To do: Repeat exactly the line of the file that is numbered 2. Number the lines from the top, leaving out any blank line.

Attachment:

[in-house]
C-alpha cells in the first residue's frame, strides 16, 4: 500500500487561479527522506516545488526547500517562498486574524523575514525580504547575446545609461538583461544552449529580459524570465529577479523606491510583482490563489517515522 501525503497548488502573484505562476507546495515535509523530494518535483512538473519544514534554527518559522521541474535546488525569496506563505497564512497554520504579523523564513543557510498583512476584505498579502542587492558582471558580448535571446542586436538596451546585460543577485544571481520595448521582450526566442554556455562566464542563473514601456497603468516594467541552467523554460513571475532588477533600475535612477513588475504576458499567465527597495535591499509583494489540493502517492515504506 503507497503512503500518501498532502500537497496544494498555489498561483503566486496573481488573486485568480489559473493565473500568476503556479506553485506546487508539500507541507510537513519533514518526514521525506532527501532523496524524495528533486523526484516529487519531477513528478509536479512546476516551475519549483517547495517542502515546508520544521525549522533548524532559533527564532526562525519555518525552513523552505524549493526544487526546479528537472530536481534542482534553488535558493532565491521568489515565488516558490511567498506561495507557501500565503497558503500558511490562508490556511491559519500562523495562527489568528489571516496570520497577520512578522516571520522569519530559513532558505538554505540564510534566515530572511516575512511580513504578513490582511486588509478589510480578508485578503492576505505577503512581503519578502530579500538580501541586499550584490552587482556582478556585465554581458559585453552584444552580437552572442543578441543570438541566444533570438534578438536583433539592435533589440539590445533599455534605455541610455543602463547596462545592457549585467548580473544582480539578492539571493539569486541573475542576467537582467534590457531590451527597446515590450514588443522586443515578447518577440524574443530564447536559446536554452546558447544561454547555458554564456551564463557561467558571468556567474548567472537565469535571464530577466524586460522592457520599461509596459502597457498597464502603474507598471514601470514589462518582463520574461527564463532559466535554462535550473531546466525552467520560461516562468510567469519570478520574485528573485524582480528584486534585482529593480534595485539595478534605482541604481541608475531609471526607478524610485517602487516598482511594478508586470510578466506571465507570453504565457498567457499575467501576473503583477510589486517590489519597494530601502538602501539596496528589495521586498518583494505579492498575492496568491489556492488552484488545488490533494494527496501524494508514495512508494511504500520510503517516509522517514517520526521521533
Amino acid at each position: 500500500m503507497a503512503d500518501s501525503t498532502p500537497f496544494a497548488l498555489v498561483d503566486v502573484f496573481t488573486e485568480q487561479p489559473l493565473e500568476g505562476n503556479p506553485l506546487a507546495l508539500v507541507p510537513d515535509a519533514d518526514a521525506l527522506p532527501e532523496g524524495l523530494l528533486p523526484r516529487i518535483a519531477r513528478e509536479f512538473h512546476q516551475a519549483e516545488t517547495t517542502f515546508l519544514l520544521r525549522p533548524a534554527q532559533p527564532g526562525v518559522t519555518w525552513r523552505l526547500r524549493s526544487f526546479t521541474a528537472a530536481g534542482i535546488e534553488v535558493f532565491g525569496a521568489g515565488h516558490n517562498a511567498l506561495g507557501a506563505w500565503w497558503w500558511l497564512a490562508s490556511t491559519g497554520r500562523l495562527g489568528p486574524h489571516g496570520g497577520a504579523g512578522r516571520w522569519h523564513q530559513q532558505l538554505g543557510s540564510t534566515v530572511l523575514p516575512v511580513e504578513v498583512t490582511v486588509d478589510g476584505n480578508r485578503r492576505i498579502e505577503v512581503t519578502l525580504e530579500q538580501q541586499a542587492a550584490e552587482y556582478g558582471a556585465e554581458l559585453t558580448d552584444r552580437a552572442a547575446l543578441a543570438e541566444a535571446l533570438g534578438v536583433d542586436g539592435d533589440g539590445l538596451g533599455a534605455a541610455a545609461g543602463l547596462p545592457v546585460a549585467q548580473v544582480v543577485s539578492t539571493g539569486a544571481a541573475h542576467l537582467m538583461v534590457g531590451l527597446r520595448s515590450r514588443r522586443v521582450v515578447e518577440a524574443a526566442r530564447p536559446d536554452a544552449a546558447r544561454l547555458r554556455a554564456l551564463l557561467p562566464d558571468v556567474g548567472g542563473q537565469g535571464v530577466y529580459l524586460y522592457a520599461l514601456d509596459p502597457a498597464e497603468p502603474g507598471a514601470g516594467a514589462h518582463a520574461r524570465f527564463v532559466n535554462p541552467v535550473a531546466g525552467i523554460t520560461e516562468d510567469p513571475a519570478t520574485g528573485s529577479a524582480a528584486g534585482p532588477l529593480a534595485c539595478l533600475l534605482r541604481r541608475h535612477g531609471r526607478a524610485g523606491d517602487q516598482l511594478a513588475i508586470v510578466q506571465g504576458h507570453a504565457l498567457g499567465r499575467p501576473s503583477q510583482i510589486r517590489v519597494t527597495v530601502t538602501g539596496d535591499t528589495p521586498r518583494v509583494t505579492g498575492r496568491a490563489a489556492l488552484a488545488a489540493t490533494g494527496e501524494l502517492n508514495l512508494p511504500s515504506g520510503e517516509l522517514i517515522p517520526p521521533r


C-alpha cells in the first residue's frame, strides 16, 4: 500500500487561479527522506516545488526547500517562498486574524523575514525580504547575446545609461538583461544552449529580459524570465529577479523606491510583482490563489517515522 501525503497548488502573484505562476507546495515535509523530494518535483512538473519544514534554527518559522521541474535546488525569496506563505497564512497554520504579523523564513543557510498583512476584505498579502542587492558582471558580448535571446542586436538596451546585460543577485544571481520595448521582450526566442554556455562566464542563473514601456497603468516594467541552467523554460513571475532588477533600475535612477513588475504576458499567465527597495535591499509583494489540493502517492515504506 503507497503512503500518501498532502500537497496544494498555489498561483503566486496573481488573486485568480489559473493565473500568476503556479506553485506546487508539500507541507510537513519533514518526514521525506532527501532523496524524495528533486523526484516529487519531477513528478509536479512546476516551475519549483517547495517542502515546508520544521525549522533548524532559533527564532526562525519555518525552513523552505524549493526544487526546479528537472530536481534542482534553488535558493532565491521568489515565488516558490511567498506561495507557501500565503497558503500558511490562508490556511491559519500562523495562527489568528489571516496570520497577520512578522516571520522569519530559513532558505538554505540564510534566515530572511516575512511580513504578513490582511486588509478589510480578508485578503492576505505577503512581503519578502530579500538580501541586499550584490552587482556582478556585465554581458559585453552584444552580437552572442543578441543570438541566444533570438534578438536583433539592435533589440539590445533599455534605455541610455543602463547596462545592457549585467548580473544582480539578492539571493539569486541573475542576467537582467534590457531590451527597446515590450514588443522586443515578447518577440524574443530564447536559446536554452546558447544561454547555458554564456551564463557561467558571468556567474548567472537565469535571464530577466524586460522592457520599461509596459502597457498597464502603474507598471514601470514589462518582463520574461527564463532559466535554462535550473531546466525552467520560461516562468510567469519570478520574485528573485524582480528584486534585482529593480534595485539595478534605482541604481541608475531609471526607478524610485517602487516598482511594478508586470510578466506571465507570453504565457498567457499575467501576473503583477510589486517590489519597494530601502538602501539596496528589495521586498518583494505579492498575492496568491489556492488552484488545488490533494494527496501524494508514495512508494511504500520510503517516509522517514517520526521521533